Of course, retirees are consumers of a whole range of other goods and services, so the boost is not just to health but much broader. And, the ageing population will imply a lift in demand for residential aged care facilities – data on the growth in this aspect of the market will out in October.
Education Boom No More?
The flipside to the ageing populations is the relative decline in the younger age cohorts (5-14: and 15-24) means a relative decline in demand for education, but (note) there was still an absolute rise in these age groups. What the Census data tells us is that the surge in participation by the 15-24 age in the period 2006-2011 from the open slather on entry has petered out. The return from education has also declined and this is making students re-assess their investment in education. For regional universities such as University of Newcastle (UoN), which are mostly focussed on domestic students, the market is now more competitive. UoN has made a significant investment in a new CBD based campus for its business and law students which should make it more competitive in attracting domestic and international students.
Table 3: Dwelling – GN 5 LGAs
|Detached||Medium Density||Units||Other||Total||% pa|
GN Not Yet interested in Medium Density?
The Sydney market has always been the densest housing market in the country and the shift towards more medium and higher density housing is clear in the 2011-16 data. The driver of this is the size of the Sydney market, its economic geography and high concentration of employment in the CBD, which underpin the high location premiums in that inner market and the market demand for medium and high-density dwellings.
By contrast, the GN market is smaller, has a dispersed employment structure and, while the coastal suburbs attract a location premium, there is simply nothing like the same pressure for higher density, although clearly retirees will have some preference for medium density. So, when we look at the data we do see a decline in the share of detached houses in the mix, from 83% in 2006 to 82% in 2011 and now 80%. Then we have the really curious “result,” that units declined in absolute terms by 2,600 while medium density surged. The footnotes do not tell us but clearly that there may have been a re-classification of units to medium density. A query will be going into the ABS on that one.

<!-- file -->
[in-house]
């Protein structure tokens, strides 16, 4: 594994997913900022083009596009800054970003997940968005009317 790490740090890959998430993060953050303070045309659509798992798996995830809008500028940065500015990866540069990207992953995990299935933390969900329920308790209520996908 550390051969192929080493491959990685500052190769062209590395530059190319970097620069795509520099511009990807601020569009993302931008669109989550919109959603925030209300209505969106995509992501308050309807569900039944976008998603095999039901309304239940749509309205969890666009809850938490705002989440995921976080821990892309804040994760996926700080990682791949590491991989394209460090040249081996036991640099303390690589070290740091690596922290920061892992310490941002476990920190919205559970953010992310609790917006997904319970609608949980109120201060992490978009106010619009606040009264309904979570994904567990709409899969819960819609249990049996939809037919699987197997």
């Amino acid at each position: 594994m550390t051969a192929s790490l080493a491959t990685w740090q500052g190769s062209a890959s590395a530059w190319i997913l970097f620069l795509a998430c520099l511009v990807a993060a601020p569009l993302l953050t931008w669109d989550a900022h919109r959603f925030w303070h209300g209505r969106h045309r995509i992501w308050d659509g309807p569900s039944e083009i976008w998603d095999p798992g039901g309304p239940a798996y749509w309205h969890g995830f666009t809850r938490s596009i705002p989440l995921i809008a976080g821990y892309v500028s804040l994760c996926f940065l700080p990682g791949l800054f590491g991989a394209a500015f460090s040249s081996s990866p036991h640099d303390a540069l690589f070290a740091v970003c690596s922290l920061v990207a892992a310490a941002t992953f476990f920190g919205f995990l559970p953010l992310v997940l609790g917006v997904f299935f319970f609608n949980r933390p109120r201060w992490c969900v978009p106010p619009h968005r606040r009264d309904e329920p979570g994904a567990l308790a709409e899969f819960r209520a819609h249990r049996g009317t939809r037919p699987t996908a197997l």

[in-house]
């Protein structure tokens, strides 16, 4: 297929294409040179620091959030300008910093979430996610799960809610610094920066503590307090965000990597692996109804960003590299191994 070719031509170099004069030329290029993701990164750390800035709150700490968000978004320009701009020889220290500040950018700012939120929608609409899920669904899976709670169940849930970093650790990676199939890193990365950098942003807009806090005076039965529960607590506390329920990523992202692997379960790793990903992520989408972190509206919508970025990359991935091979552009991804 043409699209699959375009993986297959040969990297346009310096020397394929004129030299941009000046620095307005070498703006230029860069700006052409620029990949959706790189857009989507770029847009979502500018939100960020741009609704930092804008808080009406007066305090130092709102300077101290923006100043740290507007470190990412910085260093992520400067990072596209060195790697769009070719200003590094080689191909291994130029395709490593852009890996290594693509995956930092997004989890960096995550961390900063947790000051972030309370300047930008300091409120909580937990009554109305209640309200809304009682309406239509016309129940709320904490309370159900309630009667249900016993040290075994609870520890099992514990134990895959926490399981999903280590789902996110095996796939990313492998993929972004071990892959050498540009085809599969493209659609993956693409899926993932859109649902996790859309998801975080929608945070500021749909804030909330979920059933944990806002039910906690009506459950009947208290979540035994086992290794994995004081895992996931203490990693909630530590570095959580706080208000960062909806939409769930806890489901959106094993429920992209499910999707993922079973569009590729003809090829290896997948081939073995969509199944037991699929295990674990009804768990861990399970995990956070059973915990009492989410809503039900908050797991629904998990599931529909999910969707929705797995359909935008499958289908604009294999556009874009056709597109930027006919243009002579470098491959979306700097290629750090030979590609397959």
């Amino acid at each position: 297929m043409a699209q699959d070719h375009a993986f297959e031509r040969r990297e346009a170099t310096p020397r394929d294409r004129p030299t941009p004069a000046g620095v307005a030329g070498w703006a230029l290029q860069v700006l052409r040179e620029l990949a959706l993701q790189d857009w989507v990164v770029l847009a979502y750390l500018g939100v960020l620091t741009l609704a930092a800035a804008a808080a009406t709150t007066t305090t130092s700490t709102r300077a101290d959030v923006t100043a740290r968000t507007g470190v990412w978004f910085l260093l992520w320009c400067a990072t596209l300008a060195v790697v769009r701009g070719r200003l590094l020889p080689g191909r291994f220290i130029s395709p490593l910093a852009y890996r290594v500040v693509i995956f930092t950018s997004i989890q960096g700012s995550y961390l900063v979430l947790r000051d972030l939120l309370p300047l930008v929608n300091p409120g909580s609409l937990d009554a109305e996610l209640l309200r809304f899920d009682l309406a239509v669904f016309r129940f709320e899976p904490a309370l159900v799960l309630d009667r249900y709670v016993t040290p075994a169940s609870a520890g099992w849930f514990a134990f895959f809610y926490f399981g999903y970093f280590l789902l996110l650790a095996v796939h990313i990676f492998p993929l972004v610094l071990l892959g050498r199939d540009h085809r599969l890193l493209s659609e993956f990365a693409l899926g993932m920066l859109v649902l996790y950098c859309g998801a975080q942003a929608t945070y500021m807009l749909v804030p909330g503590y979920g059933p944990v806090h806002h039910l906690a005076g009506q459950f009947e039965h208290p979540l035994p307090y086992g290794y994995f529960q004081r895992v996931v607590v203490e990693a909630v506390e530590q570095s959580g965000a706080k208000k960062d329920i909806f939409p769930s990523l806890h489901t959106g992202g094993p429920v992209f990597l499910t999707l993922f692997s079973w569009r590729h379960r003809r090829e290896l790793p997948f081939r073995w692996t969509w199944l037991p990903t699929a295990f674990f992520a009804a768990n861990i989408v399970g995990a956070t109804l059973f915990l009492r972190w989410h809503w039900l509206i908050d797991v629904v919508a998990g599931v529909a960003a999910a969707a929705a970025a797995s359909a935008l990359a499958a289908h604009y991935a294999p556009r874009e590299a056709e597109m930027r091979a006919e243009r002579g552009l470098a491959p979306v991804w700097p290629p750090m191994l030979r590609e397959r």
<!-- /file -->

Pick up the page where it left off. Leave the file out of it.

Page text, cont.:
If we look a little deeper (down to SA2 Level) however, we do see a noticeable increase in medium and high-density housing in the high amenity Cooks Hill area (Table 4). There, the number of detached houses has declined in absolute terms and is now just 12% of the stock, replaced by medium density and units. This area does carry a premium and with the “gentrification” of inner Newcastle, this pressure for density in this part of the market is compelling.
Table 4: Dwelling – Cooks Hill – Newcastle
|Detached||Medium Density||Units||Other||Total||% pa|
Footnote: Caution and Expect Some Revisions to History
A few of the numbers looked curious, to say the least. That is, do not always take this data on face value.
Finally, the Census is the benchmark the ABS uses for a large number of its statistics, so it will see some current estimates revised. For example, before the Census, population growth estimates were based on the 2011 Census with some assumptions built into subsequent estimates, particularly for small area estimates. These numbers will be revised. So, it will give us a truer picture of the period 2001-16 and a new (better) benchmark for post-2016 data.
This spotlight on Greater Newcastle is a high level example of a precinct analysis that Macroplan can deliver. For more information on the Census or to request another precinct case study, contact Amy Williams, National Marketing Manager on 02 9221 5211 or email@example.com.
About the author:
Dr Nigel Stapledon
Nigel has a PhD in Economics from UNSW and a Bachelor of Economics with Honours from the University of Adelaide. He started his career in Canberra, where he worked in the Commonwealth Treasury, following this he worked at Westpac where he was Chief Economist. Nigel has been at UNSW Business School since 2003 where he completed a PhD on the long-run history of house prices in Australia. Nigel is a regular commentator in the media on macro-economics and housing., contact Nigel on 02 9221 5211 or firstname.lastname@example.org